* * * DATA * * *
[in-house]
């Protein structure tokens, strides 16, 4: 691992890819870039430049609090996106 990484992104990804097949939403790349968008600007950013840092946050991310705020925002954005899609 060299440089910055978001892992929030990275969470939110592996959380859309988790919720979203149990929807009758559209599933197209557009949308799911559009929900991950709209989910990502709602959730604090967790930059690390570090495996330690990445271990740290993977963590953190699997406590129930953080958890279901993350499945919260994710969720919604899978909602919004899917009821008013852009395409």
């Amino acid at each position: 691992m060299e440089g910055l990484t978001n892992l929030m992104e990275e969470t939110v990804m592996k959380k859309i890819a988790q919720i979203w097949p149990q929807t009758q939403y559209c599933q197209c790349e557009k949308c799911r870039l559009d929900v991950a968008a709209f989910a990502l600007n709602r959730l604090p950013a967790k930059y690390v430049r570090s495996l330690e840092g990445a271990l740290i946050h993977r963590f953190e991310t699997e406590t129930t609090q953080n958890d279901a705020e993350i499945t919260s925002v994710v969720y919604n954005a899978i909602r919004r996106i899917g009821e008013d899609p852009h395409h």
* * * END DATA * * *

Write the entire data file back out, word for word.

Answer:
[in-house]
């Protein structure tokens, strides 16, 4: 691992890819870039430049609090996106 990484992104990804097949939403790349968008600007950013840092946050991310705020925002954005899609 060299440089910055978001892992929030990275969470939110592996959380859309988790919720979203149990929807009758559209599933197209557009949308799911559009929900991950709209989910990502709602959730604090967790930059690390570090495996330690990445271990740290993977963590953190699997406590129930953080958890279901993350499945919260994710969720919604899978909602919004899917009821008013852009395409």
């Amino acid at each position: 691992m060299e440089g910055l990484t978001n892992l929030m992104e990275e969470t939110v990804m592996k959380k859309i890819a988790q919720i979203w097949p149990q929807t009758q939403y559209c599933q197209c790349e557009k949308c799911r870039l559009d929900v991950a968008a709209f989910a990502l600007n709602r959730l604090p950013a967790k930059y690390v430049r570090s495996l330690e840092g990445a271990l740290i946050h993977r963590f953190e991310t699997e406590t129930t609090q953080n958890d279901a705020e993350i499945t919260s925002v994710v969720y919604n954005a899978i909602r919004r996106i899917g009821e008013d899609p852009h395409h």